Kearney built the Mews rental apartments, pioneering affordable housing in Baldwin Place with his first 72 units about five years ago and following up this year with 75 more dubbed Mews II.
Farther west, but still on the south side of Route 6, the latest approved Kearney project, Hidden Meadows, promises to provide ownership of 45 townhomes, selling at both market rates and, in eight instances, as affordably priced units. Each of those eight will include an affordable one-bedroom rental apartment, simultaneously turning the new townhome owner into a landlord and increasing the total housing units at Hidden Meadows to 53.
While no official action was sought at last week’s meeting, board members appeared to embrace Kearney’s proposal. Somers Town Councilman Anthony J. Cirieco termed it a “fantastic concept” and Councilman Thomas A. Garrity Jr. hailed the sidewalk as a “great” idea.
Somers Town Supervisor Rick Morrissey pronounced himself “very impressed.” Calling the proposed development “really a shot in the arm for the area,” he said, “This project is a catalyst for getting things going there.”
Morrissey predicted an equally enthusiastic reception from Westchester officials. “The county is going to be a very active partner in this,” he said. “We want the sewer-line connection, we want sidewalks. And, in exchange, they’re getting some [housing] counts.”
Under a 2009 agreement with the Department of Housing and Urban Development (HUD), settling a discrimination lawsuit, the county is obligated to fund 750 “affordable” housing units by Dec. 31, 2016. The settlement defines an affordable unit as a residence that a family with a household income that is no more than 60 percent of the area median income, or AMI, has sufficient money to buy or rent.
Kearney’s ambitious Crossroads project could add dozens of housing units to the county’s total. The 24,000-square-foot Kearney Building would devote half that space to first-floor retail. About two-thirds of the second floor would house medical offices, with the remaining space becoming the newly consolidated quarters of Kearney Realty & Development Group.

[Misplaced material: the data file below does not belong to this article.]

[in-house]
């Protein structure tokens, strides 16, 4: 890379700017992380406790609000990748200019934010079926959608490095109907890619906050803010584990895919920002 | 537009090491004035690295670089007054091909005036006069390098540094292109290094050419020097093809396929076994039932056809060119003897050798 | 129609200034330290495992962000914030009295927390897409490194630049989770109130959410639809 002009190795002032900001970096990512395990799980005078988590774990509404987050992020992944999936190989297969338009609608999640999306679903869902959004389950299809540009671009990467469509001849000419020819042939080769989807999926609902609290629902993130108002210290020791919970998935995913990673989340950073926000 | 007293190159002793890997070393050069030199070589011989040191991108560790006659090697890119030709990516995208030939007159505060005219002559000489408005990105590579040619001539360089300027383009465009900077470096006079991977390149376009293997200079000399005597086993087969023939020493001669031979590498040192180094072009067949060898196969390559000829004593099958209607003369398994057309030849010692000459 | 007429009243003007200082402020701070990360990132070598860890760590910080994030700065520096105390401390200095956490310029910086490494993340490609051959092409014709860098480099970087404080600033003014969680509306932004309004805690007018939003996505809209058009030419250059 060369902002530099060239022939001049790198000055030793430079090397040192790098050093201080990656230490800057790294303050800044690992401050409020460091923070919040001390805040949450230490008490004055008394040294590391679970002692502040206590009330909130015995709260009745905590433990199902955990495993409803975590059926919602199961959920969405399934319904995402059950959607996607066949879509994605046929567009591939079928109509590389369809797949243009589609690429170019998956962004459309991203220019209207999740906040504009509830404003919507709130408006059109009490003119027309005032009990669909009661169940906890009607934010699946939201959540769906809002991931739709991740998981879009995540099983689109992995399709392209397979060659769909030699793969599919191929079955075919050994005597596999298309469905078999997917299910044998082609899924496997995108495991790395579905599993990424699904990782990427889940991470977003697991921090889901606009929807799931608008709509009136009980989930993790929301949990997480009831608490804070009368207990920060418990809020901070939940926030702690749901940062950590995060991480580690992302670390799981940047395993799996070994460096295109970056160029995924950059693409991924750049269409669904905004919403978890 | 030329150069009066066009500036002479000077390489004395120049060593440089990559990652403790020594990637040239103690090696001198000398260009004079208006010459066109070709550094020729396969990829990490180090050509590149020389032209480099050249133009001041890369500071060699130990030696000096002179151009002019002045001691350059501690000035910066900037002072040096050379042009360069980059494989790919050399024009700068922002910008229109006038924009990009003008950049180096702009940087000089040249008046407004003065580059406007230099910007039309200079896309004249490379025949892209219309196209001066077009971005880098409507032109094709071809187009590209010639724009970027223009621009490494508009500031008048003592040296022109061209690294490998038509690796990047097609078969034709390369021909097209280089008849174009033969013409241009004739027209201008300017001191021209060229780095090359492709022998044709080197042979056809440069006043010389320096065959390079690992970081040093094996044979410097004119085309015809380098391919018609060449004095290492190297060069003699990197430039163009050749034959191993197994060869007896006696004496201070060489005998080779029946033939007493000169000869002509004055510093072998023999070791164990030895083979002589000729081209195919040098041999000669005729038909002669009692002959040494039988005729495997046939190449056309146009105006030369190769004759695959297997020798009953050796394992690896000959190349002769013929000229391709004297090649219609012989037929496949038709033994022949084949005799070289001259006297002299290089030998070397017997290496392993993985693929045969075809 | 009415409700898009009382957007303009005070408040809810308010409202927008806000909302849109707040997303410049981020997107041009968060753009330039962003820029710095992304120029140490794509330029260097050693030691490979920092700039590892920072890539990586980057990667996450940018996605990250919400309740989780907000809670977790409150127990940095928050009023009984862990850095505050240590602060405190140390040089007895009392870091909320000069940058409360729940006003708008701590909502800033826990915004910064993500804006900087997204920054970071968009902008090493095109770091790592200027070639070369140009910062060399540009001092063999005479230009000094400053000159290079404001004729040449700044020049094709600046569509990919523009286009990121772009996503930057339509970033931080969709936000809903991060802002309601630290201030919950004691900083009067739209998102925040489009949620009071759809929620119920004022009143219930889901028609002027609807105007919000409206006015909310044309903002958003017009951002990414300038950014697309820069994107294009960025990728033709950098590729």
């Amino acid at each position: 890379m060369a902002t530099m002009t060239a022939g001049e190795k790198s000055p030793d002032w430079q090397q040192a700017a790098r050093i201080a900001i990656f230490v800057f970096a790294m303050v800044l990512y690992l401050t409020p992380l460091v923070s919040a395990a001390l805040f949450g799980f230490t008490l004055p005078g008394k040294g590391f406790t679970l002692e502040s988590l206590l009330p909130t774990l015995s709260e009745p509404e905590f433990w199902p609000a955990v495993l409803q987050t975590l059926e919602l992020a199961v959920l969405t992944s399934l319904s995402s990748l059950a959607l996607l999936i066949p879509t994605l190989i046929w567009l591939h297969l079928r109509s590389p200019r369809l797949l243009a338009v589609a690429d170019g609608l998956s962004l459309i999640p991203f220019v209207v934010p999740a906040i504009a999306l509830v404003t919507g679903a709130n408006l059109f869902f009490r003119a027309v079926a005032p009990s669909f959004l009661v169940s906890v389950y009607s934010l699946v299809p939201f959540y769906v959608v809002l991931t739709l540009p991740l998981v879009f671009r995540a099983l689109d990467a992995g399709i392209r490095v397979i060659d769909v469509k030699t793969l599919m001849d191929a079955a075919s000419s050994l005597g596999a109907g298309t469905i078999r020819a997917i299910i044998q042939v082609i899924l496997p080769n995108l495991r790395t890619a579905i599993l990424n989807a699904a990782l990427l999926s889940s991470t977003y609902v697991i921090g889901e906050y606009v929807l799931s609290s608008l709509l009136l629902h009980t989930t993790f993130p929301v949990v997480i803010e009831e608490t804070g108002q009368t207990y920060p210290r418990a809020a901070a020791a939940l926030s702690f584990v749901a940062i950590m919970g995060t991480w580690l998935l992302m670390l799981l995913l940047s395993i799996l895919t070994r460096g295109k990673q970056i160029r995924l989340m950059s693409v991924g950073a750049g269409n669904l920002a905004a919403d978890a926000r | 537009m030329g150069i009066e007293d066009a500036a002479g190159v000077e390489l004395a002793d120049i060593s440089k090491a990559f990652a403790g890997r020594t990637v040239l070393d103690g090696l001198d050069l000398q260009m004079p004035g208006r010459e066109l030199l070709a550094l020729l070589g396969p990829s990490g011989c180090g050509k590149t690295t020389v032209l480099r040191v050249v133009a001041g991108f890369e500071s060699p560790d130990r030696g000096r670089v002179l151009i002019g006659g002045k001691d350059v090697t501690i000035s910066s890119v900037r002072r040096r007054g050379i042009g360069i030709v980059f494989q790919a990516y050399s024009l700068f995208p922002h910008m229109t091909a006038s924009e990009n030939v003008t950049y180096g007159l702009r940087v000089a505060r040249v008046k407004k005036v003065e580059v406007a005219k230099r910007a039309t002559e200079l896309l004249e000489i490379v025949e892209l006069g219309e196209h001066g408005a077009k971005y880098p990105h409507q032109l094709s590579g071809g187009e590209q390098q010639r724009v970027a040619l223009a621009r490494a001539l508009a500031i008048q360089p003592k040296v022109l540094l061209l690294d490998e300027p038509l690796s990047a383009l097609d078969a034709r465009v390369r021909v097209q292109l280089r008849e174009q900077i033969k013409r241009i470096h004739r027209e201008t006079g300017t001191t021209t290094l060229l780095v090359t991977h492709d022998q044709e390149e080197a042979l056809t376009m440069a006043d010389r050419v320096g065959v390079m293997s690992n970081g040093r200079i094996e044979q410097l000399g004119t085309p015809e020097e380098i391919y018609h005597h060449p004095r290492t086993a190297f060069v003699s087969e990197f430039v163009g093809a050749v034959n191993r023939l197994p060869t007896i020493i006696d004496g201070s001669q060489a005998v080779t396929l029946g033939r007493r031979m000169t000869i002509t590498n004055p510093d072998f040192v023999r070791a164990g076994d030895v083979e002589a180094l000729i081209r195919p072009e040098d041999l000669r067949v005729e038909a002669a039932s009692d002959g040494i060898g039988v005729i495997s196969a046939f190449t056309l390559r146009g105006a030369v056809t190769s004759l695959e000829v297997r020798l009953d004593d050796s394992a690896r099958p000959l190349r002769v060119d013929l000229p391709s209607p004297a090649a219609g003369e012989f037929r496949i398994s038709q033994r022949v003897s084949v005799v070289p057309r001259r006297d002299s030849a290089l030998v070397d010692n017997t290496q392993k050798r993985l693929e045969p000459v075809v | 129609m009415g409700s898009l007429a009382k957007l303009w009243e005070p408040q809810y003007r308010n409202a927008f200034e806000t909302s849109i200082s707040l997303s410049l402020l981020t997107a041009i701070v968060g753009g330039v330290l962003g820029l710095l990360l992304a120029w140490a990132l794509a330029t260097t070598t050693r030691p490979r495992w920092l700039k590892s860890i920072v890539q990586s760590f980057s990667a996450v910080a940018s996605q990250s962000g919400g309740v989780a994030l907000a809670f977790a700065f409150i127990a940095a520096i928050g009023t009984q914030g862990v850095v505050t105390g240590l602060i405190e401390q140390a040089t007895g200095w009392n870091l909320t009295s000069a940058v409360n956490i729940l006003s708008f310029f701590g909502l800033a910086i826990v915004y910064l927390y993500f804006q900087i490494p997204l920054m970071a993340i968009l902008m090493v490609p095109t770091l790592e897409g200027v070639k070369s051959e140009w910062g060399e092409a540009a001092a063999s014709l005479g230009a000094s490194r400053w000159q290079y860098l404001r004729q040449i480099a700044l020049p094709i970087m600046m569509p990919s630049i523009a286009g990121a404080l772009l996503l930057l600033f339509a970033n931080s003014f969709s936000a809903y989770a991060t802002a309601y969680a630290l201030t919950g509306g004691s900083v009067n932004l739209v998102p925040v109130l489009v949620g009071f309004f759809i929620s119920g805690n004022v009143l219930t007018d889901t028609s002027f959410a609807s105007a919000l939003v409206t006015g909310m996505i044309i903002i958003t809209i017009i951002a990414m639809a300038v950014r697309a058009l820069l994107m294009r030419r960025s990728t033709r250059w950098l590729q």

That would be the Route 6 face of the project. But three other buildings, set back from the roadway and totaling just over 60,000 square feet, would contain 64 rental apartments, 52 of them one-bedroom and set aside for at least one adult over 55. A second resident could be younger, but not less than 18.
One building, the smallest at 14,456 square feet, would have a dozen apartments with multiple bedrooms but would not impose age restrictions. Ten units would have two bedrooms and the final two units would have three.
Some of those units would be set aside for families meeting the HUD settlement’s 60-percent-of-AMI cutoff to qualify as “affordable housing.” Kearney has not finalized any numbers, but he used eight to illustrate for the Town Board how a new wrinkle in affordable housing, called “economic integration,” would work at Crossroads.
“Eight of those  units would be true, affordable work-force units, 60 percent of AMI,” he said. “However, four units would be either . . . middle-income or market-rate units.” The middle-income apartments would be earmarked for families with too little income to afford a pricey market-rate dwelling, yet far too much to qualify for the federally defined affordable unit.
A new state program to encourage a mix of income levels in affordable-housing complexes makes it possible to accommodate these “in-between” tenants, Kearney told the board.